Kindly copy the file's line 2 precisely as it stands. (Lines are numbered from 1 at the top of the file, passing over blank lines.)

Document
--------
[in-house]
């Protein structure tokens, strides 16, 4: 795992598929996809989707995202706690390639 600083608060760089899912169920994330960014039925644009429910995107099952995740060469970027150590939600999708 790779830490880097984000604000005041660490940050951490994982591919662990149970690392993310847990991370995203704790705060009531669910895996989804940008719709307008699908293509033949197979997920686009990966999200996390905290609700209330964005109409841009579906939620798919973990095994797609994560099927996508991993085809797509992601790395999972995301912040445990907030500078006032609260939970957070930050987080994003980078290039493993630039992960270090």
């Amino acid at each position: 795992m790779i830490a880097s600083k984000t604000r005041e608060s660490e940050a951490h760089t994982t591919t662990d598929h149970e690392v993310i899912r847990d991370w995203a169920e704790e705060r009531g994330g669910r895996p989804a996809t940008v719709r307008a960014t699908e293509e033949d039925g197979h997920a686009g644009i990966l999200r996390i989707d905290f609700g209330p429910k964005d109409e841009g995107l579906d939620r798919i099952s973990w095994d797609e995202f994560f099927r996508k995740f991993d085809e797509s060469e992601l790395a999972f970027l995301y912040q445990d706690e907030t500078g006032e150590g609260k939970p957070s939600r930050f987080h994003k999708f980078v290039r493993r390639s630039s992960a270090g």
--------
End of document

């Protein structure tokens, strides 16, 4: 795992598929996809989707995202706690390639 600083608060760089899912169920994330960014039925644009429910995107099952995740060469970027150590939600999708 790779830490880097984000604000005041660490940050951490994982591919662990149970690392993310847990991370995203704790705060009531669910895996989804940008719709307008699908293509033949197979997920686009990966999200996390905290609700209330964005109409841009579906939620798919973990095994797609994560099927996508991993085809797509992601790395999972995301912040445990907030500078006032609260939970957070930050987080994003980078290039493993630039992960270090």